Titanic Belfast 'like Sydney Opera House'

The tourist attraction opened to the public on Saturday The tourist attraction opened to the public on Saturday

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There had been much talk of a royal visitor, perhaps even a Hollywood movie star.

But in the end pride of place went to a 105-year-old east Belfast man, the last person alive to have seen Titanic launch into Belfast Lough in 1911.

Cyril Quigley was given a special, ornate wooden seat, and he sat almost throne-like between Peter Robinson and Martin McGuinness, the First and Deputy First Ministers.

Afterwards, he answered questions, written out beforehand in a notebook to help because of his hearing.

"It's like our Sydney Opera House," he said between sups of tea in the café, referring to the £97m building which glimmered and sparkled in the sun.

This was a day for looking forward, as much as to the past.

"Remember all those who lost their lives in the Atlantic, but remember most of all that the continuation of the peace process means we have the brightest future possible to give our children," Martin McGuinness said in his address from the podium.

To a fanfare of brass instruments, he and Mr Robinson, each with scissors, cut a giant blue ribbon swathed around a sculpture bearing the name Titanic.

Cyril Quigley Cyril Quigley saw the ship launch in 1911

Each beamed in pride, as 60 journalists from around the world captured the image and typed out a good news story about Northern Ireland.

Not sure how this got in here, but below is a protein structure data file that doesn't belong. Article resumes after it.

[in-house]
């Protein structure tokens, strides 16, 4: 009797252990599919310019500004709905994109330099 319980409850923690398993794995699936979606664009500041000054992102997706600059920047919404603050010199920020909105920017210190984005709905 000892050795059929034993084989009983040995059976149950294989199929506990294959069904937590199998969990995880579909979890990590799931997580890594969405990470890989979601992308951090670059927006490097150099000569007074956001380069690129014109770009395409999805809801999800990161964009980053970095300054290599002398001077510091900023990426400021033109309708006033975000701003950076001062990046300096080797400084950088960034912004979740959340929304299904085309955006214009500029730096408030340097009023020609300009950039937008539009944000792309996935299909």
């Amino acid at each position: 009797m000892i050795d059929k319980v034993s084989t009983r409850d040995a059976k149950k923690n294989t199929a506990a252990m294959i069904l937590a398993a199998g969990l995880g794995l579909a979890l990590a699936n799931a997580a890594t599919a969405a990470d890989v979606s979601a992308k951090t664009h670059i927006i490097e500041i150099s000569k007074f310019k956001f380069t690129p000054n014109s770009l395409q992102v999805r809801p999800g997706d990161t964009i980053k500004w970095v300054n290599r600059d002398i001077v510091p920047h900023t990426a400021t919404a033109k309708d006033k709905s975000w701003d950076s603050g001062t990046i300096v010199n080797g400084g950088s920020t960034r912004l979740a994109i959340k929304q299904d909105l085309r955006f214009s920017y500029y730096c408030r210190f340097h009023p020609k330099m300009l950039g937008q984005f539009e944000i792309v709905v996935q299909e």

"It's good, it lifts Belfast into good press after so many years of bad press," said one of those in the queue for tickets.

Two places down the line was a visiting American student.

"The Titanic is fascinating. It bridges our continents. When I heard this was opening I was really excited to come."

There have been advance ticket sales to residents of more than twenty countries and Titanic Belfast needs about 300,000 customers annually to break even.

That is about half the number of Northern Ireland's number one visitor attraction - wait for it - the Dundonald Ice Bowl, according to figures from the Northern Ireland Statistics Research Agency, which has both the Ulster Museum and Giant's Causeway in its wake.

Peter Robinson enjoyed the statistic, it being in his Castlereagh heartland.

"We are always up for a bit of competition," joked Mr Robinson. "Northern Ireland's not an either/or experience. Everything is welcoming to people who will come to visit."

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